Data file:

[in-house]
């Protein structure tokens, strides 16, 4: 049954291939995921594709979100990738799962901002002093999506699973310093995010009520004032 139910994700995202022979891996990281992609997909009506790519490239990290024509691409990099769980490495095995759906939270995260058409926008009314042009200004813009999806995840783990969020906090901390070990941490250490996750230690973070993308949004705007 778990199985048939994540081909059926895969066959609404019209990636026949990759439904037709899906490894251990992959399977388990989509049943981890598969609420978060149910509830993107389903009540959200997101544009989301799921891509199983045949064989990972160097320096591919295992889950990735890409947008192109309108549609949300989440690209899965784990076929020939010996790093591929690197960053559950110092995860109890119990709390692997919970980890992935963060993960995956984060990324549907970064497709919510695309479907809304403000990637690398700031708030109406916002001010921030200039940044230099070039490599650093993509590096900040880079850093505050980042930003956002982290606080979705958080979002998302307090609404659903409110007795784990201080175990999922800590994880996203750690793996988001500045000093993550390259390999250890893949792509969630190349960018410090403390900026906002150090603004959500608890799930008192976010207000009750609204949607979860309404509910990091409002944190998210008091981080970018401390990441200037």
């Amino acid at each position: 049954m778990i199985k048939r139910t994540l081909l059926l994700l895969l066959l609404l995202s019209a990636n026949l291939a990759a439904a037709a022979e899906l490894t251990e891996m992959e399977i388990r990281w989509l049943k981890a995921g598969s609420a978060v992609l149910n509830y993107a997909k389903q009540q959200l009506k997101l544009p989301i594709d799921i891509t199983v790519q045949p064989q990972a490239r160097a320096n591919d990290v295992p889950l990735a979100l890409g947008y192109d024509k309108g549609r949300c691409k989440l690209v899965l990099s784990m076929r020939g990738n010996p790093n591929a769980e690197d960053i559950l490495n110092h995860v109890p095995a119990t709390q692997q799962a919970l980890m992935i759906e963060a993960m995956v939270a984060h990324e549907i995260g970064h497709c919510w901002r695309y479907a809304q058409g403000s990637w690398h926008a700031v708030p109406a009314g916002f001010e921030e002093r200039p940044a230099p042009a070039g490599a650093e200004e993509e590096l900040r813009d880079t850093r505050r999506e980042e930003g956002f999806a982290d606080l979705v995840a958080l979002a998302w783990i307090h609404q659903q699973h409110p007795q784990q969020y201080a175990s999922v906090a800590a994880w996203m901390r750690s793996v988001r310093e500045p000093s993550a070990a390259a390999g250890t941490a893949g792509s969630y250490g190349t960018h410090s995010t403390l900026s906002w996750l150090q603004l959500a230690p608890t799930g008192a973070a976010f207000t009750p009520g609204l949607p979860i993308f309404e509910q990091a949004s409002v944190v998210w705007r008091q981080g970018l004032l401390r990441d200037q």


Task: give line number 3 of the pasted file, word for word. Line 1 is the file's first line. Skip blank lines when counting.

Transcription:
């Amino acid at each position: 049954m778990i199985k048939r139910t994540l081909l059926l994700l895969l066959l609404l995202s019209a990636n026949l291939a990759a439904a037709a022979e899906l490894t251990e891996m992959e399977i388990r990281w989509l049943k981890a995921g598969s609420a978060v992609l149910n509830y993107a997909k389903q009540q959200l009506k997101l544009p989301i594709d799921i891509t199983v790519q045949p064989q990972a490239r160097a320096n591919d990290v295992p889950l990735a979100l890409g947008y192109d024509k309108g549609r949300c691409k989440l690209v899965l990099s784990m076929r020939g990738n010996p790093n591929a769980e690197d960053i559950l490495n110092h995860v109890p095995a119990t709390q692997q799962a919970l980890m992935i759906e963060a993960m995956v939270a984060h990324e549907i995260g970064h497709c919510w901002r695309y479907a809304q058409g403000s990637w690398h926008a700031v708030p109406a009314g916002f001010e921030e002093r200039p940044a230099p042009a070039g490599a650093e200004e993509e590096l900040r813009d880079t850093r505050r999506e980042e930003g956002f999806a982290d606080l979705v995840a958080l979002a998302w783990i307090h609404q659903q699973h409110p007795q784990q969020y201080a175990s999922v906090a800590a994880w996203m901390r750690s793996v988001r310093e500045p000093s993550a070990a390259a390999g250890t941490a893949g792509s969630y250490g190349t960018h410090s995010t403390l900026s906002w996750l150090q603004l959500a230690p608890t799930g008192a973070a976010f207000t009750p009520g609204l949607p979860i993308f309404e509910q990091a949004s409002v944190v998210w705007r008091q981080g970018l004032l401390r990441d200037q």